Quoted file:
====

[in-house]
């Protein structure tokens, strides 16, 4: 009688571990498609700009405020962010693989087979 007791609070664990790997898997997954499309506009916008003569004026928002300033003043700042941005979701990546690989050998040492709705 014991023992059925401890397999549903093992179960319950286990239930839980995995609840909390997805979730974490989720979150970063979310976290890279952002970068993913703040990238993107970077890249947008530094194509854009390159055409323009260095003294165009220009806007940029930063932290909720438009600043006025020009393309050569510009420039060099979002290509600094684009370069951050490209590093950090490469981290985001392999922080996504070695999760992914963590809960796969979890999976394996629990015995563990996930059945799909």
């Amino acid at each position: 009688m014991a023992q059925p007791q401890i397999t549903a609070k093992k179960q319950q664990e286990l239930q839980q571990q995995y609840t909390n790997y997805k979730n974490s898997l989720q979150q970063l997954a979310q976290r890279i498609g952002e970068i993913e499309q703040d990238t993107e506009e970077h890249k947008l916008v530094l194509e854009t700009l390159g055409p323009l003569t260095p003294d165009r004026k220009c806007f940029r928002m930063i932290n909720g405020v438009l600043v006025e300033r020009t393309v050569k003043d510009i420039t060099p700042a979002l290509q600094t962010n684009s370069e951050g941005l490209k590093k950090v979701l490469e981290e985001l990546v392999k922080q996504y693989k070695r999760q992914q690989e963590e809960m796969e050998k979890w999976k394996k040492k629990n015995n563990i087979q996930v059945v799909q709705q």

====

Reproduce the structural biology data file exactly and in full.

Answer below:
[in-house]
């Protein structure tokens, strides 16, 4: 009688571990498609700009405020962010693989087979 007791609070664990790997898997997954499309506009916008003569004026928002300033003043700042941005979701990546690989050998040492709705 014991023992059925401890397999549903093992179960319950286990239930839980995995609840909390997805979730974490989720979150970063979310976290890279952002970068993913703040990238993107970077890249947008530094194509854009390159055409323009260095003294165009220009806007940029930063932290909720438009600043006025020009393309050569510009420039060099979002290509600094684009370069951050490209590093950090490469981290985001392999922080996504070695999760992914963590809960796969979890999976394996629990015995563990996930059945799909």
């Amino acid at each position: 009688m014991a023992q059925p007791q401890i397999t549903a609070k093992k179960q319950q664990e286990l239930q839980q571990q995995y609840t909390n790997y997805k979730n974490s898997l989720q979150q970063l997954a979310q976290r890279i498609g952002e970068i993913e499309q703040d990238t993107e506009e970077h890249k947008l916008v530094l194509e854009t700009l390159g055409p323009l003569t260095p003294d165009r004026k220009c806007f940029r928002m930063i932290n909720g405020v438009l600043v006025e300033r020009t393309v050569k003043d510009i420039t060099p700042a979002l290509q600094t962010n684009s370069e951050g941005l490209k590093k950090v979701l490469e981290e985001l990546v392999k922080q996504y693989k070695r999760q992914q690989e963590e809960m796969e050998k979890w999976k394996k040492k629990n015995n563990i087979q996930v059945v799909q709705q």